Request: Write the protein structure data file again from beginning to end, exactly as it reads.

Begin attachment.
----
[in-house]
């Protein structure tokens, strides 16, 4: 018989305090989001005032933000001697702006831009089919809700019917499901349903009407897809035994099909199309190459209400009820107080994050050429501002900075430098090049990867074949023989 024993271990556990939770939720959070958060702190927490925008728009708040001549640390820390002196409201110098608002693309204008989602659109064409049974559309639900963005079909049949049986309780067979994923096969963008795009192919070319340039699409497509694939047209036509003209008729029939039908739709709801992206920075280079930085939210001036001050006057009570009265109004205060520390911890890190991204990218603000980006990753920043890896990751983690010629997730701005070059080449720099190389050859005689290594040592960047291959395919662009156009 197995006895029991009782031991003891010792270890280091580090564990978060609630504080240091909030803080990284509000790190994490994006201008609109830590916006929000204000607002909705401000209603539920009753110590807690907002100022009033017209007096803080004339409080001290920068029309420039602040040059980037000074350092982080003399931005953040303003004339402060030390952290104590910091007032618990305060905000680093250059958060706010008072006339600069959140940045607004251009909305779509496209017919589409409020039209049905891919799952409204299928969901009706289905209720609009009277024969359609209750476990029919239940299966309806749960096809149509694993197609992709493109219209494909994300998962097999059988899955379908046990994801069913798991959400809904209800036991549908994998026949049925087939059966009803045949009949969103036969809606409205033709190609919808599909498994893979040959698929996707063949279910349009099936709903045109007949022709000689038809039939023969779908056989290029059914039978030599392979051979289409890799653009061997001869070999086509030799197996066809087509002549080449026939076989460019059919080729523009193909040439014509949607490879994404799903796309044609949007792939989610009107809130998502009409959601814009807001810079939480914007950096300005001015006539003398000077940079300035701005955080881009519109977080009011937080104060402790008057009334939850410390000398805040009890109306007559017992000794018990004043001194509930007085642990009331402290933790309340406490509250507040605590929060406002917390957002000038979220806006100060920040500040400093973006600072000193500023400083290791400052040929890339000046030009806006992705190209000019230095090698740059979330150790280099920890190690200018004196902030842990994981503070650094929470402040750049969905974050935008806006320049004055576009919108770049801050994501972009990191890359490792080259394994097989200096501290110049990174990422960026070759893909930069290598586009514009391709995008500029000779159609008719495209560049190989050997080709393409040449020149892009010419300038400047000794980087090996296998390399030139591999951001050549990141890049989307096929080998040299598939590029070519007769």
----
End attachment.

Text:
[in-house]
């Protein structure tokens, strides 16, 4: 018989305090989001005032933000001697702006831009089919809700019917499901349903009407897809035994099909199309190459209400009820107080994050050429501002900075430098090049990867074949023989 024993271990556990939770939720959070958060702190927490925008728009708040001549640390820390002196409201110098608002693309204008989602659109064409049974559309639900963005079909049949049986309780067979994923096969963008795009192919070319340039699409497509694939047209036509003209008729029939039908739709709801992206920075280079930085939210001036001050006057009570009265109004205060520390911890890190991204990218603000980006990753920043890896990751983690010629997730701005070059080449720099190389050859005689290594040592960047291959395919662009156009 197995006895029991009782031991003891010792270890280091580090564990978060609630504080240091909030803080990284509000790190994490994006201008609109830590916006929000204000607002909705401000209603539920009753110590807690907002100022009033017209007096803080004339409080001290920068029309420039602040040059980037000074350092982080003399931005953040303003004339402060030390952290104590910091007032618990305060905000680093250059958060706010008072006339600069959140940045607004251009909305779509496209017919589409409020039209049905891919799952409204299928969901009706289905209720609009009277024969359609209750476990029919239940299966309806749960096809149509694993197609992709493109219209494909994300998962097999059988899955379908046990994801069913798991959400809904209800036991549908994998026949049925087939059966009803045949009949969103036969809606409205033709190609919808599909498994893979040959698929996707063949279910349009099936709903045109007949022709000689038809039939023969779908056989290029059914039978030599392979051979289409890799653009061997001869070999086509030799197996066809087509002549080449026939076989460019059919080729523009193909040439014509949607490879994404799903796309044609949007792939989610009107809130998502009409959601814009807001810079939480914007950096300005001015006539003398000077940079300035701005955080881009519109977080009011937080104060402790008057009334939850410390000398805040009890109306007559017992000794018990004043001194509930007085642990009331402290933790309340406490509250507040605590929060406002917390957002000038979220806006100060920040500040400093973006600072000193500023400083290791400052040929890339000046030009806006992705190209000019230095090698740059979330150790280099920890190690200018004196902030842990994981503070650094929470402040750049969905974050935008806006320049004055576009919108770049801050994501972009990191890359490792080259394994097989200096501290110049990174990422960026070759893909930069290598586009514009391709995008500029000779159609008719495209560049190989050997080709393409040449020149892009010419300038400047000794980087090996296998390399030139591999951001050549990141890049989307096929080998040299598939590029070519007769």